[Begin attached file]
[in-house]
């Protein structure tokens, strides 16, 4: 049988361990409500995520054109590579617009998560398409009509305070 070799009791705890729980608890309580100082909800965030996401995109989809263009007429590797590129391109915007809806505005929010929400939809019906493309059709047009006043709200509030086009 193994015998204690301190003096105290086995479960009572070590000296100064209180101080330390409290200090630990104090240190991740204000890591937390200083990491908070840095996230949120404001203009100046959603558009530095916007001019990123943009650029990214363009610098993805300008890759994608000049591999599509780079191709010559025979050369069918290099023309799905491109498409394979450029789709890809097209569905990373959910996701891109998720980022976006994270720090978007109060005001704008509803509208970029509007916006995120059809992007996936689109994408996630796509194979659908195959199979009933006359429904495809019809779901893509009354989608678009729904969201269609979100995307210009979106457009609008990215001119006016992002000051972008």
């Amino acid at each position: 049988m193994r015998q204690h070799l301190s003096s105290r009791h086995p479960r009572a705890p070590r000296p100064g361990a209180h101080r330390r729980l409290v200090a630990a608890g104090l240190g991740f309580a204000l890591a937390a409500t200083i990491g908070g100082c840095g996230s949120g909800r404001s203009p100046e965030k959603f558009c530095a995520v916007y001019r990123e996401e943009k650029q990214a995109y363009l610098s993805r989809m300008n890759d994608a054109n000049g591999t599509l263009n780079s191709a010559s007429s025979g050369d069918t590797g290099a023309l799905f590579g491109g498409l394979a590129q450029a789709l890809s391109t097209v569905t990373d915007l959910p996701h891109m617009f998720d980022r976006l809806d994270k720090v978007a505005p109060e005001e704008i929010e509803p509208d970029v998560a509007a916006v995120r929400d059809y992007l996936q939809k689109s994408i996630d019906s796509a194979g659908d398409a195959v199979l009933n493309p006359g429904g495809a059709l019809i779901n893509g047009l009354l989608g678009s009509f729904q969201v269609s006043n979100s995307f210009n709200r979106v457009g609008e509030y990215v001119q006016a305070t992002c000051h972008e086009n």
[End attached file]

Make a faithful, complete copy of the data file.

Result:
[in-house]
């Protein structure tokens, strides 16, 4: 049988361990409500995520054109590579617009998560398409009509305070 070799009791705890729980608890309580100082909800965030996401995109989809263009007429590797590129391109915007809806505005929010929400939809019906493309059709047009006043709200509030086009 193994015998204690301190003096105290086995479960009572070590000296100064209180101080330390409290200090630990104090240190991740204000890591937390200083990491908070840095996230949120404001203009100046959603558009530095916007001019990123943009650029990214363009610098993805300008890759994608000049591999599509780079191709010559025979050369069918290099023309799905491109498409394979450029789709890809097209569905990373959910996701891109998720980022976006994270720090978007109060005001704008509803509208970029509007916006995120059809992007996936689109994408996630796509194979659908195959199979009933006359429904495809019809779901893509009354989608678009729904969201269609979100995307210009979106457009609008990215001119006016992002000051972008």
């Amino acid at each position: 049988m193994r015998q204690h070799l301190s003096s105290r009791h086995p479960r009572a705890p070590r000296p100064g361990a209180h101080r330390r729980l409290v200090a630990a608890g104090l240190g991740f309580a204000l890591a937390a409500t200083i990491g908070g100082c840095g996230s949120g909800r404001s203009p100046e965030k959603f558009c530095a995520v916007y001019r990123e996401e943009k650029q990214a995109y363009l610098s993805r989809m300008n890759d994608a054109n000049g591999t599509l263009n780079s191709a010559s007429s025979g050369d069918t590797g290099a023309l799905f590579g491109g498409l394979a590129q450029a789709l890809s391109t097209v569905t990373d915007l959910p996701h891109m617009f998720d980022r976006l809806d994270k720090v978007a505005p109060e005001e704008i929010e509803p509208d970029v998560a509007a916006v995120r929400d059809y992007l996936q939809k689109s994408i996630d019906s796509a194979g659908d398409a195959v199979l009933n493309p006359g429904g495809a059709l019809i779901n893509g047009l009354l989608g678009s009509f729904q969201v269609s006043n979100s995307f210009n709200r979106v457009g609008e509030y990215v001119q006016a305070t992002c000051h972008e086009n």